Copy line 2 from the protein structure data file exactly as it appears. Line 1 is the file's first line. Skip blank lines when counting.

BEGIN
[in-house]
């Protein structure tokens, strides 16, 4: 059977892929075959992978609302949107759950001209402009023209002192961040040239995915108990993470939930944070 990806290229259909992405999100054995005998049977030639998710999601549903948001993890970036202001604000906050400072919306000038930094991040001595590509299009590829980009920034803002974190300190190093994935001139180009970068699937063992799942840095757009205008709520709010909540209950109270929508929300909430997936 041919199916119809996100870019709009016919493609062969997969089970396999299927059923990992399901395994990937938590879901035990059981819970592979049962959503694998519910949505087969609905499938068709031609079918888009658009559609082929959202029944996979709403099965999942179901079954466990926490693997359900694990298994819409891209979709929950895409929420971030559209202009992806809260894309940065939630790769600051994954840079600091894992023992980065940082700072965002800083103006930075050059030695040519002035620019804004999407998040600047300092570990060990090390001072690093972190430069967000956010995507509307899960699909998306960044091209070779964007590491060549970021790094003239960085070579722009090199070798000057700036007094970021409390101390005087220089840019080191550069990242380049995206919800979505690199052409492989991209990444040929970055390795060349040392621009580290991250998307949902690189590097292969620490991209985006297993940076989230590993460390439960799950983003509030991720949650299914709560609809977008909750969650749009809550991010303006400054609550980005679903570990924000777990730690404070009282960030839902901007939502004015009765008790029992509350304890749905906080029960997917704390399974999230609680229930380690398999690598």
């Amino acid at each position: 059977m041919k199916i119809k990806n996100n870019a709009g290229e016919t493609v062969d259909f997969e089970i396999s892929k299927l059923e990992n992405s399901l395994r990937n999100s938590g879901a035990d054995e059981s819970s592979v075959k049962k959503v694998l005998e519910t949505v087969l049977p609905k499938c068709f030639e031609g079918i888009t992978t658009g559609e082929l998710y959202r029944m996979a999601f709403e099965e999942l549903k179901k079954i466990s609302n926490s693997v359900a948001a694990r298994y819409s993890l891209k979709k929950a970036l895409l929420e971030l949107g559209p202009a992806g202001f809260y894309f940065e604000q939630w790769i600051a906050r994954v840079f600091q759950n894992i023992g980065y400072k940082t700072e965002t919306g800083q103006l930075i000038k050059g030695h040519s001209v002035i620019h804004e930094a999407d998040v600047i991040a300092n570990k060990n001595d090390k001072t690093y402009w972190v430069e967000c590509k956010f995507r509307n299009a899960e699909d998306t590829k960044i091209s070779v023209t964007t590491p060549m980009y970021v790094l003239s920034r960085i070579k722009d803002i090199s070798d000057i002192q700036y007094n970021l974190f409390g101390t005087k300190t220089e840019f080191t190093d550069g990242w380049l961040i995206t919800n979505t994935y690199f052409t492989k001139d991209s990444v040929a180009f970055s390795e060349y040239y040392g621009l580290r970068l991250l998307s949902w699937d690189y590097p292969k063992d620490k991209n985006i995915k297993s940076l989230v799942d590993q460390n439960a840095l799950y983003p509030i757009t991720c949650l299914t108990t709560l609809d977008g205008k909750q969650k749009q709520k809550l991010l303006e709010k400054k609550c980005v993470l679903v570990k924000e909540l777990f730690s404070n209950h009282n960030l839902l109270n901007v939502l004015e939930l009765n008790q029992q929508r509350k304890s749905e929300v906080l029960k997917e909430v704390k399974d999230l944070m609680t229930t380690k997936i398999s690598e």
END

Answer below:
């Protein structure tokens, strides 16, 4: 059977892929075959992978609302949107759950001209402009023209002192961040040239995915108990993470939930944070 990806290229259909992405999100054995005998049977030639998710999601549903948001993890970036202001604000906050400072919306000038930094991040001595590509299009590829980009920034803002974190300190190093994935001139180009970068699937063992799942840095757009205008709520709010909540209950109270929508929300909430997936 041919199916119809996100870019709009016919493609062969997969089970396999299927059923990992399901395994990937938590879901035990059981819970592979049962959503694998519910949505087969609905499938068709031609079918888009658009559609082929959202029944996979709403099965999942179901079954466990926490693997359900694990298994819409891209979709929950895409929420971030559209202009992806809260894309940065939630790769600051994954840079600091894992023992980065940082700072965002800083103006930075050059030695040519002035620019804004999407998040600047300092570990060990090390001072690093972190430069967000956010995507509307899960699909998306960044091209070779964007590491060549970021790094003239960085070579722009090199070798000057700036007094970021409390101390005087220089840019080191550069990242380049995206919800979505690199052409492989991209990444040929970055390795060349040392621009580290991250998307949902690189590097292969620490991209985006297993940076989230590993460390439960799950983003509030991720949650299914709560609809977008909750969650749009809550991010303006400054609550980005679903570990924000777990730690404070009282960030839902901007939502004015009765008790029992509350304890749905906080029960997917704390399974999230609680229930380690398999690598």